– Because I am unable to get a guy pregnant I can up and leave a relationship whenever I want. I do not believe that this has been the case for many other people I went to school with. Not only that but many of them are single parents now. Their partners have left them and they are stuck with a child they will harbour resentment issues with for however many years it takes for a child to leave you. Being gay has given me the opportunity to choose who I want to be with and permitted me to experience a relationship without the dynamics of that relationship moving too fast.
- I never feel completely safe.
– Whenever I go out I worry about what tee shirt I am wearing, whether or not I should wear a hat and even if my bag is positioned in a certain way that could make me look stereotypically gay. Since bleaching my hair a few weeks ago I have had to take a hat to university with me (everyday) so that I can wear it on the way home so I will be less likely to incur any abuse. It is ridiculous (obviously) that I should be made to feel this way. That I feel uncomfortable and unsafe walking ANYWHERE is a serious flaw in our society. I fear that I may never feel safe enough to be completely who I am when I leave the house.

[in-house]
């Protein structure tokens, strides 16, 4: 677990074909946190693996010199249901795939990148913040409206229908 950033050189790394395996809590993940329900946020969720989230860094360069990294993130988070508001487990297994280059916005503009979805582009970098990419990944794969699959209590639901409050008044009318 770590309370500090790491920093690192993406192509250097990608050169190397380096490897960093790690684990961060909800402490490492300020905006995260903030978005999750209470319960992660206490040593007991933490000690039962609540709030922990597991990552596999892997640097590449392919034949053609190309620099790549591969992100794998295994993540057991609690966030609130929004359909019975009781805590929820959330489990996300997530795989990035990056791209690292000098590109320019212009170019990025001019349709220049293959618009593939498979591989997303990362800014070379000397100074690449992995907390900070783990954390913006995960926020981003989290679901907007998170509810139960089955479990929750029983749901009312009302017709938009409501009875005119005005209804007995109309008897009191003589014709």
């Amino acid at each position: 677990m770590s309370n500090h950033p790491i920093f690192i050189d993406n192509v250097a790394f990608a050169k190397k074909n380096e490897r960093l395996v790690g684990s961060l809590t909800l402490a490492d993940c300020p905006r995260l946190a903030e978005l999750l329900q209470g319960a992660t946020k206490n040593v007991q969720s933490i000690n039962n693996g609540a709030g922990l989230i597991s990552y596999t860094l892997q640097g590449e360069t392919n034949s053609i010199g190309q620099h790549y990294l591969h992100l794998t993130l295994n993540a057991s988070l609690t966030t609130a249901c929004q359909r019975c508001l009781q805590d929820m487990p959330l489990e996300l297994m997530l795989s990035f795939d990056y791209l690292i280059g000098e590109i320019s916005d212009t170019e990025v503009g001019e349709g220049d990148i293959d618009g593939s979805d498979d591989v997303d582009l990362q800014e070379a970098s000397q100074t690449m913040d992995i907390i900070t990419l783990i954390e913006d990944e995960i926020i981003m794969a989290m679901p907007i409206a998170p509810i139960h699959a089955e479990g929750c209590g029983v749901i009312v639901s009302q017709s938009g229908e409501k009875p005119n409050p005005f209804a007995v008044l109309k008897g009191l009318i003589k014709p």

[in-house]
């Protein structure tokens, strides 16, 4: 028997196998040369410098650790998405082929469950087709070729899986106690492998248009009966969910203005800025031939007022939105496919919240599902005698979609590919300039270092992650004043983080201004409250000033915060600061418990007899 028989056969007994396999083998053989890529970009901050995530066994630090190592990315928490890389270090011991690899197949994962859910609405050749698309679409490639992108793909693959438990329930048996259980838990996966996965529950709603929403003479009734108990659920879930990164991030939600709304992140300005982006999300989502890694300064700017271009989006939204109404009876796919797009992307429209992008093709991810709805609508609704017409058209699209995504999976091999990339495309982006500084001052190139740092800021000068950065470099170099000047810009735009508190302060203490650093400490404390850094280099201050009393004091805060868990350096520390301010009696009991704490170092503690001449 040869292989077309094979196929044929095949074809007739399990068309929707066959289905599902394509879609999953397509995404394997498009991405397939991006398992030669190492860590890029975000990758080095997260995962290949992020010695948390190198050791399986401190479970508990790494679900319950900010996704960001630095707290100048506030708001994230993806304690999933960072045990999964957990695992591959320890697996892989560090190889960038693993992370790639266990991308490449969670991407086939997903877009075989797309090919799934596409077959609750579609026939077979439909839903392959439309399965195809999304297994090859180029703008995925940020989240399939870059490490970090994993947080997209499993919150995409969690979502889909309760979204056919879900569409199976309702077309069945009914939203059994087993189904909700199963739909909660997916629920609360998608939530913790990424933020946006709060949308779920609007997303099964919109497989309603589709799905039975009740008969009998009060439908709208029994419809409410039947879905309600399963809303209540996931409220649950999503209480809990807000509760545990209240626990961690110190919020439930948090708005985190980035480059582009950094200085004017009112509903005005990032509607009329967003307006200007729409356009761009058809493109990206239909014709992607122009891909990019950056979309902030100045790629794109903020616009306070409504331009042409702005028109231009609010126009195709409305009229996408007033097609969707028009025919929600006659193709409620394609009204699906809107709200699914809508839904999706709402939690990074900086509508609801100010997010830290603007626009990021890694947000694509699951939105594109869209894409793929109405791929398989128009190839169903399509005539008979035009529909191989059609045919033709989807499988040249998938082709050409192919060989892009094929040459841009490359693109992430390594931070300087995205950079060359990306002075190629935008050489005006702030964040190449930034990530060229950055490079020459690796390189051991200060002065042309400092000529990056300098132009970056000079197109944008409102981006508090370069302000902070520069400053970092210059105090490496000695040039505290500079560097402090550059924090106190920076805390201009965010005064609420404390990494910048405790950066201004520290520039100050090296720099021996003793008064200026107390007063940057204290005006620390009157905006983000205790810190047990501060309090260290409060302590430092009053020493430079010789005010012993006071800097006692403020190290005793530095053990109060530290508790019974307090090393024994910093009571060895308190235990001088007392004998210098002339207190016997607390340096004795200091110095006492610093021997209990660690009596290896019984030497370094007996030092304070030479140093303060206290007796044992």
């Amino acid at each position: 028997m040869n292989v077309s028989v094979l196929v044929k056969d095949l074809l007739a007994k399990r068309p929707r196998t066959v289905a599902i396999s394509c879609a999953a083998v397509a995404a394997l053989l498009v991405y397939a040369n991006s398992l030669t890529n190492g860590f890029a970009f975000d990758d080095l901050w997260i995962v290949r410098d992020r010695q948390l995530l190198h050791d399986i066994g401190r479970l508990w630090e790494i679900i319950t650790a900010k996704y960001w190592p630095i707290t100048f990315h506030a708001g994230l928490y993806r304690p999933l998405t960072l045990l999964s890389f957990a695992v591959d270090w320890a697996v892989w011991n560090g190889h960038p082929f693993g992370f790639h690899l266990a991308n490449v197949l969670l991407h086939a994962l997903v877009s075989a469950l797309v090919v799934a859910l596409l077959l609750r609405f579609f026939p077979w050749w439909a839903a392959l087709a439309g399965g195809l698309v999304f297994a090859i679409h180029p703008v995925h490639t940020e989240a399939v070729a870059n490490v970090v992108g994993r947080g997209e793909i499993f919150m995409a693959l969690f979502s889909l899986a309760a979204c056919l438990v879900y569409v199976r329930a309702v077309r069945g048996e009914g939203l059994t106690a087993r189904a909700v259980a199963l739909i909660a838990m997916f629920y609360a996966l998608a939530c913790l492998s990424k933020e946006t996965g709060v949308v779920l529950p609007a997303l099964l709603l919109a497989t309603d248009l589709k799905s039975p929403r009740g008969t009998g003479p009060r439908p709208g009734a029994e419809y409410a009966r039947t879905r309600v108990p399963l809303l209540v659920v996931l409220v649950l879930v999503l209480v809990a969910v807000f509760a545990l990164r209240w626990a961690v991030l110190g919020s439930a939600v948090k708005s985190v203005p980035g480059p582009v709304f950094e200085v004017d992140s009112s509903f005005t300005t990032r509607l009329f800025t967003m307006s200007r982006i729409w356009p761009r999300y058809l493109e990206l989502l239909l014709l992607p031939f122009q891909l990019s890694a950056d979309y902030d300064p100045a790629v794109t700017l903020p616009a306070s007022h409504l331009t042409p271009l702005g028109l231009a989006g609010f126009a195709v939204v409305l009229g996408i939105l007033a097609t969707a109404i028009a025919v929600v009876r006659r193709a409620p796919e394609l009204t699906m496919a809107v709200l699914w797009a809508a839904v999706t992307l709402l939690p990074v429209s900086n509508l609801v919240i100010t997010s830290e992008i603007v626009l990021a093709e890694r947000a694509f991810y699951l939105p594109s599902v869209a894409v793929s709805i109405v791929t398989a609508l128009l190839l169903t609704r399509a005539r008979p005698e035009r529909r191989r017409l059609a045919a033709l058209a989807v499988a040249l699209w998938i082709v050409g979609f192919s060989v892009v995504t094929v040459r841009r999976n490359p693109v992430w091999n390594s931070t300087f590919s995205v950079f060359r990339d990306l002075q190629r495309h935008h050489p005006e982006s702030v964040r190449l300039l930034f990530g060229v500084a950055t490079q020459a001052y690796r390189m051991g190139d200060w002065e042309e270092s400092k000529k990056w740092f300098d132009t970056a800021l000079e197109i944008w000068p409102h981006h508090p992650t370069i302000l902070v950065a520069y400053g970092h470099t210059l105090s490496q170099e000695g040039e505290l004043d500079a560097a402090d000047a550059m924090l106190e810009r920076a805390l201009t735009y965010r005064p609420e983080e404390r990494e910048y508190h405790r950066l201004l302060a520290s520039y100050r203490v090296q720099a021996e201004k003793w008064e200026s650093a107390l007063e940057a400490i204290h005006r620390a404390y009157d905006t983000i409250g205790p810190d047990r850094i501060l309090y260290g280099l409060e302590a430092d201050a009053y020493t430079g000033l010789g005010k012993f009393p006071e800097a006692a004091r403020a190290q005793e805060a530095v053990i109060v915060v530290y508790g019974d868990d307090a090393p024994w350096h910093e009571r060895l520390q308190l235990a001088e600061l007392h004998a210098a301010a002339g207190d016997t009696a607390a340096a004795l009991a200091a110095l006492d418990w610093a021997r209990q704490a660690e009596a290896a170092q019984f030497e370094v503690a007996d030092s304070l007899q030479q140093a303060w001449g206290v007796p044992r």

- Synonyms for ‘bad’ are in constant use.
– Words such as ‘gay’ or ‘faggot’ are constantly used, be it on the streets or online, and I cannot get away from them. It makes me feel terrible having to hear somebody using a word to describe me to also describe a terrible television show, or whatever it may be.
– Like the point above I am perpetually bombarded with abuse that may not even be aimed at me. Homophobia is prevalent in every room I walk in. It could be from a religious person in the room who does not ‘agree’ with my ‘lifestyle’ (being gay is only a lifestyle because of the constant things we have to do in order not to be beaten to a pulp; things such as having our own clubs. Bodybuilding is a lifestyle, finding somebody attractive is not), or it could be from a simple word such as ‘gay’. Either way it is upsetting to be gay and not because of my orientation but because of the oppression gay people still receive. I feel uncomfortable in the presence of members of my own family because of something they never see. Even people who are not homophobic (normal) feel uncomfortable being around me because they are worried they may say something offensive. They probably would say something offensive, without meaning it, because they are not aware of what is different about a gay person. The answer? NOTHING! The only thing we do differently is admire different parts of the body to a heterosexual person. Homophobia is still very much alive and is still a major issue for every member of the LGBT+ community. If it was not still an issue, I would not be typing this right now.
I hope I have not bored you, I understand this was a long post. It was also quite depressing towards the end there, too. To make up for the dispiriting ending have a picture of a fabulous cat!